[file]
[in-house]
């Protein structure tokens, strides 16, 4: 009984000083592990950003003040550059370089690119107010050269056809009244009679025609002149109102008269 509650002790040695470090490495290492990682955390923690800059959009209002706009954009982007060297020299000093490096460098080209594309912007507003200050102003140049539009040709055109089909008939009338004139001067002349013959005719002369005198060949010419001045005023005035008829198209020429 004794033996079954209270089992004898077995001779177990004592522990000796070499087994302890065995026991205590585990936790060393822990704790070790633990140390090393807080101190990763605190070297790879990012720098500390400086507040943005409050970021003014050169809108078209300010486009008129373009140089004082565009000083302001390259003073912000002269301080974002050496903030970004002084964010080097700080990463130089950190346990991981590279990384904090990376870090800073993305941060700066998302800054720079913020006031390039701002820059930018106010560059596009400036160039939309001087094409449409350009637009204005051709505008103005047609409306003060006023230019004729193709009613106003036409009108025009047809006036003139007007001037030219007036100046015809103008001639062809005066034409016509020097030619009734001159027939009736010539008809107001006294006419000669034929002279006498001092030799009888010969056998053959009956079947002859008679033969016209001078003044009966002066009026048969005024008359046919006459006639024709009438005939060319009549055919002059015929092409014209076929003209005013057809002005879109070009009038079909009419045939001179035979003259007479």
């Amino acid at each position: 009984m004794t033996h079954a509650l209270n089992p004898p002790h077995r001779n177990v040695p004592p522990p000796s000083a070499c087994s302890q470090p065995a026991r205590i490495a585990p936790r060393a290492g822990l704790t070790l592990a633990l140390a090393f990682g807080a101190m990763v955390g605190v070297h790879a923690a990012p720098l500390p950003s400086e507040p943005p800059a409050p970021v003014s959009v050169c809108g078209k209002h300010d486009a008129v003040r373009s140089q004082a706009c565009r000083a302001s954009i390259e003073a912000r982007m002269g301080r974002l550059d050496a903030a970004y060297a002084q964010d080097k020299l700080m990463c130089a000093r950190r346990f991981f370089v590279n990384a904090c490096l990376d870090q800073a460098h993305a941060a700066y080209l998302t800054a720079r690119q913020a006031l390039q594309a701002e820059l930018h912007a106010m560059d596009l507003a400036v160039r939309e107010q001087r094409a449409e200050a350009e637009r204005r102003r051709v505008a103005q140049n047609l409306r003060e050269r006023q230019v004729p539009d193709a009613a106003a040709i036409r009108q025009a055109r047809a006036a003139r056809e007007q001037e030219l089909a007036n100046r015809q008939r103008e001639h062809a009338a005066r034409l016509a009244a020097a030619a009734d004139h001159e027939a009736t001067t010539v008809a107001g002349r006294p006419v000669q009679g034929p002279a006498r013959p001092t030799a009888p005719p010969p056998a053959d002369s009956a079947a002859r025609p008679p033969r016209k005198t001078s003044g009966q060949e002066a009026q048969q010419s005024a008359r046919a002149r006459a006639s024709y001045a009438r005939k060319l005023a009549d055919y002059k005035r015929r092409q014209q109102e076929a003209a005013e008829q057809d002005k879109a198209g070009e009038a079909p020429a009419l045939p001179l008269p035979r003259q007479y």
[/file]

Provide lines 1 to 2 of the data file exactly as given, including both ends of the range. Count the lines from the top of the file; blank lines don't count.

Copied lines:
[in-house]
């Protein structure tokens, strides 16, 4: 009984000083592990950003003040550059370089690119107010050269056809009244009679025609002149109102008269 509650002790040695470090490495290492990682955390923690800059959009209002706009954009982007060297020299000093490096460098080209594309912007507003200050102003140049539009040709055109089909008939009338004139001067002349013959005719002369005198060949010419001045005023005035008829198209020429 004794033996079954209270089992004898077995001779177990004592522990000796070499087994302890065995026991205590585990936790060393822990704790070790633990140390090393807080101190990763605190070297790879990012720098500390400086507040943005409050970021003014050169809108078209300010486009008129373009140089004082565009000083302001390259003073912000002269301080974002050496903030970004002084964010080097700080990463130089950190346990991981590279990384904090990376870090800073993305941060700066998302800054720079913020006031390039701002820059930018106010560059596009400036160039939309001087094409449409350009637009204005051709505008103005047609409306003060006023230019004729193709009613106003036409009108025009047809006036003139007007001037030219007036100046015809103008001639062809005066034409016509020097030619009734001159027939009736010539008809107001006294006419000669034929002279006498001092030799009888010969056998053959009956079947002859008679033969016209001078003044009966002066009026048969005024008359046919006459006639024709009438005939060319009549055919002059015929092409014209076929003209005013057809002005879109070009009038079909009419045939001179035979003259007479």